Irwin Mitchell has recently been involved in a case (Devenish) that may ultimately lead to an increase in the types of remedy available to claimants bringing a claim in tort, to include an account of profits or restitutionary award in a wider range of circumstances. Such a remedy is based on the gain the wrongdoer has made from the wrong, stripping away the profits he has made from the breach, whereas the usual remedy for a tort is damages to compensate the claimant for the loss he has suffered as a result of the wrong.
The claim was for breach of statutory duty under Article 81 of the EC Treaty. The European Commission had found that the defendants had been operating a number of cartels with other manufacturers of vitamins in breach of Article 81 and had imposed fines which at the time were the highest the Commission had ever imposed. The claimants® case was that they had purchased vitamins at an artificially high price illegally set by the defendants. In case it might be found that they had suffered no loss on the basis that they had passed the artificially higher price down to their sub-buyers the claimants claimed an account of the illegitimate surplus profit made by the defendants and an order for its payment to them. The defendants sought the determination as a preliminary issue of the question whether the claimants could claim such relief for breach of statutory duty.
The claimants relied on the House of Lords® reasoning in Attorney General v Blake, which established that a restitutionary award for an account of profits was available for breach of contract, in exceptional circumstances. The circumstances in that case were indeed exceptional. The claim was for payment of all royalties owing to George Blake, the notorious spy, by the publishers of his autobiography which used information gained from his employment in the Intelligence Service in breach of his contract with the Service. The claim was successful though by the time of publication the information was no longer confidential so no measurable loss was suffered as a result of the disclosure.
Blake had shown that an account of profits had always been available where equitable rights had been infringed, e.g. for breach of confidence and in cases of interference with property rights where a strict application of the compensatory principle would not do justice between the parties, e.g. where a trespasser causes the landowner no financial loss and damages are measured by his benefit, his use of the land, or where a defendant may be required to account to a claimant for the profit he has made from using his goods or intellectual property right without permission.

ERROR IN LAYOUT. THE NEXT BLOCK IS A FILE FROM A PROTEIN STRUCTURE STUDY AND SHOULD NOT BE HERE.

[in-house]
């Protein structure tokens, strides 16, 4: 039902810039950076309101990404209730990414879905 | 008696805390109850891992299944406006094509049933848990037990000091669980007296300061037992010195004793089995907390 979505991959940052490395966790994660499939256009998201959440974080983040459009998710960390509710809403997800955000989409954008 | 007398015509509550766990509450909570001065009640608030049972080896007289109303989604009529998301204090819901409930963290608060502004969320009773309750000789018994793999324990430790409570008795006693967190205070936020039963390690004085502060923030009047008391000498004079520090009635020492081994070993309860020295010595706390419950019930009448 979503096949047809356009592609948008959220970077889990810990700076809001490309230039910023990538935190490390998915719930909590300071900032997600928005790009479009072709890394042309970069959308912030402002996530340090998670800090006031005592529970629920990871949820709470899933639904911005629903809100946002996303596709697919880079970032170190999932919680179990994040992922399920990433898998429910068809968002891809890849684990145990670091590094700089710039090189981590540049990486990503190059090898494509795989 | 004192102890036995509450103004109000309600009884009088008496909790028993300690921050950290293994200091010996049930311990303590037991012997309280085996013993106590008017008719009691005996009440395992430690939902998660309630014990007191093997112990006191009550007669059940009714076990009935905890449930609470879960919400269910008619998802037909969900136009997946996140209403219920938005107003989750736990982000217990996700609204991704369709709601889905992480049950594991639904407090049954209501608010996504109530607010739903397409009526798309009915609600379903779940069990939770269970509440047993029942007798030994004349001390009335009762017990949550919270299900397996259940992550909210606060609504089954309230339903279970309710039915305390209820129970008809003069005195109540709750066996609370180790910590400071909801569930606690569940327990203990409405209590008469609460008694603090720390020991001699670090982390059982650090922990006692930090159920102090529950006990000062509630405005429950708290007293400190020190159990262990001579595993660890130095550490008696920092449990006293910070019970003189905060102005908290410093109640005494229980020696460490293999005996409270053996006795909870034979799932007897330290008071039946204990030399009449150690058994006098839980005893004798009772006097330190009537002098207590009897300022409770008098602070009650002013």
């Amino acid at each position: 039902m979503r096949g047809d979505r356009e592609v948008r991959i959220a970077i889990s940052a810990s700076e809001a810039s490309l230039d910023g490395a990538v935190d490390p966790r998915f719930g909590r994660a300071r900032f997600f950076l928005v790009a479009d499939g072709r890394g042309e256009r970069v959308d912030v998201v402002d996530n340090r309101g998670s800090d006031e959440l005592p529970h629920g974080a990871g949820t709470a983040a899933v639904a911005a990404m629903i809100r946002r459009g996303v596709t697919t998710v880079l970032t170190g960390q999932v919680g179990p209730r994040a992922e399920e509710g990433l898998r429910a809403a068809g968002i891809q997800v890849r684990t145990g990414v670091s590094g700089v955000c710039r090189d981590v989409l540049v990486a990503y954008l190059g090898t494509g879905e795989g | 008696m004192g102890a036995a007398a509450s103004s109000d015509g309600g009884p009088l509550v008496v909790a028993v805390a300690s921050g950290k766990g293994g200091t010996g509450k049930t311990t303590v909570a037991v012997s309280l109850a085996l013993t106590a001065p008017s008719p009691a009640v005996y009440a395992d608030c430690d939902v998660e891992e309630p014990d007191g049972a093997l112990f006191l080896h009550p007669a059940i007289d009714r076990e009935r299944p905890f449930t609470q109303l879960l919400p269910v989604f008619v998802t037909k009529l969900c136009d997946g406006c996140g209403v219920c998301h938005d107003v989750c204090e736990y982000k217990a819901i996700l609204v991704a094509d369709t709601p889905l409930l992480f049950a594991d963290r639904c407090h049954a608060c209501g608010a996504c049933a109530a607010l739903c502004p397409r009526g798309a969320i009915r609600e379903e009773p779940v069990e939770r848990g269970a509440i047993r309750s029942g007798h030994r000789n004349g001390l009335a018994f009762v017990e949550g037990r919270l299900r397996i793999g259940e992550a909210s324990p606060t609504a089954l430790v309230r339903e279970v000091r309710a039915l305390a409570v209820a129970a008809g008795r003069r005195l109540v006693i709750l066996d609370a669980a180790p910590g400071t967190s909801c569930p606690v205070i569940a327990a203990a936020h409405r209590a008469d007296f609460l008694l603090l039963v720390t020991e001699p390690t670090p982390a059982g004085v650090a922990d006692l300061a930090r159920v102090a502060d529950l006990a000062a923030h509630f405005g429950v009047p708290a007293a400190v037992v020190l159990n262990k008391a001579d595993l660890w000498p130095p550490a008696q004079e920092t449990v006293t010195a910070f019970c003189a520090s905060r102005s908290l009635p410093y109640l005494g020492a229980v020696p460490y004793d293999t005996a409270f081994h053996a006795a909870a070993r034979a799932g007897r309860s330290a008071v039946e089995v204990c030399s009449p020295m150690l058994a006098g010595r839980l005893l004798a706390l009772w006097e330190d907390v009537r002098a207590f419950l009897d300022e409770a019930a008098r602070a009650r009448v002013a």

Blake also referred to Wrotham Park® damages which in effect award part of the profit made by the breach. This is often couched as a hypothetical compensatory basis that represents the price which could have been charged for releasing the defendant from the obligation breached e.g. where damages awarded in lieu of an injunction for building in breach of a restrictive covenant were assessed on the basis of what the claimant might reasonably have demanded as the price for a release from the covenant. The claimant has lost the opportunity to bargain for that release. This approach has been applied in a number of breach of contract cases since.
The Court of Appeal in Devenish considered that the reasoning and conclusion in Blake that an account of profits could be ordered for a breach of contract that did not depend on whether a property right had been infringed suggested that an account of profits could also be ordered for non-proprietary torts, and that the question was whether damages alone would be a sufficient remedy. The majority however found themselves bound by another Court of Appeal decision, not referred to in Blake and therefore not overruled by it, which had held that damages assessed on a purely compensatory basis are the only damages available for torts other than proprietary torts. Further development of the law of remedies must therefore await a decision of the House of Lords.
Another issue of principle in this interesting case is whether the absence of a restitutionary remedy is consistent with the principle of effectiveness under Community law. The Court of Appeal has said that purely compensatory damages are sufficient for the purposes of safeguarding the rights of private persons under Article 81.
Leave to appeal to the House of Lords is being sought.